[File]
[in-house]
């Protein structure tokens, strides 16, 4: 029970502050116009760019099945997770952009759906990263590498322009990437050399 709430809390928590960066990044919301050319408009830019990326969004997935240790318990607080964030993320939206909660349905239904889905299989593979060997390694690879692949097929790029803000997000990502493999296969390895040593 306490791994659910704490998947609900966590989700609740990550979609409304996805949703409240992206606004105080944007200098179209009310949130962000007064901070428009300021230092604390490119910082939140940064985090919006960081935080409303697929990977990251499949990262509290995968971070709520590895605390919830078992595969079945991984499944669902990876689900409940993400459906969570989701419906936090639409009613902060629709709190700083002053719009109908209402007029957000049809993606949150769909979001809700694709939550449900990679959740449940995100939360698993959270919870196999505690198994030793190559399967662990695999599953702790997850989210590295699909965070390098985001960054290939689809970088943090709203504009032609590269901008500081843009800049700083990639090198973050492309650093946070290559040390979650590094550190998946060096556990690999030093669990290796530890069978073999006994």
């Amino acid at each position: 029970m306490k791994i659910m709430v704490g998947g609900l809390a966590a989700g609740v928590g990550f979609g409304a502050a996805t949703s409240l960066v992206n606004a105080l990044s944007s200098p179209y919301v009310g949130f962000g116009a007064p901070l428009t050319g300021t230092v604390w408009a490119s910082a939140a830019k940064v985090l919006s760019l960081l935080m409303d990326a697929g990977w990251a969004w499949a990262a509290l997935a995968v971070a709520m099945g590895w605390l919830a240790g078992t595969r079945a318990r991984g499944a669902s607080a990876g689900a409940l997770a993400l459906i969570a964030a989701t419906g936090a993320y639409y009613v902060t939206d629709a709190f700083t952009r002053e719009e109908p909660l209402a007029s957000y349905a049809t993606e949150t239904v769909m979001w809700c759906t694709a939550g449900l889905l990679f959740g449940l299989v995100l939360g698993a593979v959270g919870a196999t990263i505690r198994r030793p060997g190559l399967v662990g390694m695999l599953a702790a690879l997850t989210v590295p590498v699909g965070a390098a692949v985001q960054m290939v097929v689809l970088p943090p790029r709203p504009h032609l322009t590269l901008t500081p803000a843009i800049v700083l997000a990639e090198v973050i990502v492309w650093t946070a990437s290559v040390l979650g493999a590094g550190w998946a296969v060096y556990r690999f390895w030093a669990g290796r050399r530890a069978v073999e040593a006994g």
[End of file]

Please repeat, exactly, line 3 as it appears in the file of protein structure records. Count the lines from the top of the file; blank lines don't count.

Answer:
């Amino acid at each position: 029970m306490k791994i659910m709430v704490g998947g609900l809390a966590a989700g609740v928590g990550f979609g409304a502050a996805t949703s409240l960066v992206n606004a105080l990044s944007s200098p179209y919301v009310g949130f962000g116009a007064p901070l428009t050319g300021t230092v604390w408009a490119s910082a939140a830019k940064v985090l919006s760019l960081l935080m409303d990326a697929g990977w990251a969004w499949a990262a509290l997935a995968v971070a709520m099945g590895w605390l919830a240790g078992t595969r079945a318990r991984g499944a669902s607080a990876g689900a409940l997770a993400l459906i969570a964030a989701t419906g936090a993320y639409y009613v902060t939206d629709a709190f700083t952009r002053e719009e109908p909660l209402a007029s957000y349905a049809t993606e949150t239904v769909m979001w809700c759906t694709a939550g449900l889905l990679f959740g449940l299989v995100l939360g698993a593979v959270g919870a196999t990263i505690r198994r030793p060997g190559l399967v662990g390694m695999l599953a702790a690879l997850t989210v590295p590498v699909g965070a390098a692949v985001q960054m290939v097929v689809l970088p943090p790029r709203p504009h032609l322009t590269l901008t500081p803000a843009i800049v700083l997000a990639e090198v973050i990502v492309w650093t946070a990437s290559v040390l979650g493999a590094g550190w998946a296969v060096y556990r690999f390895w030093a669990g290796r050399r530890a069978v073999e040593a006994g």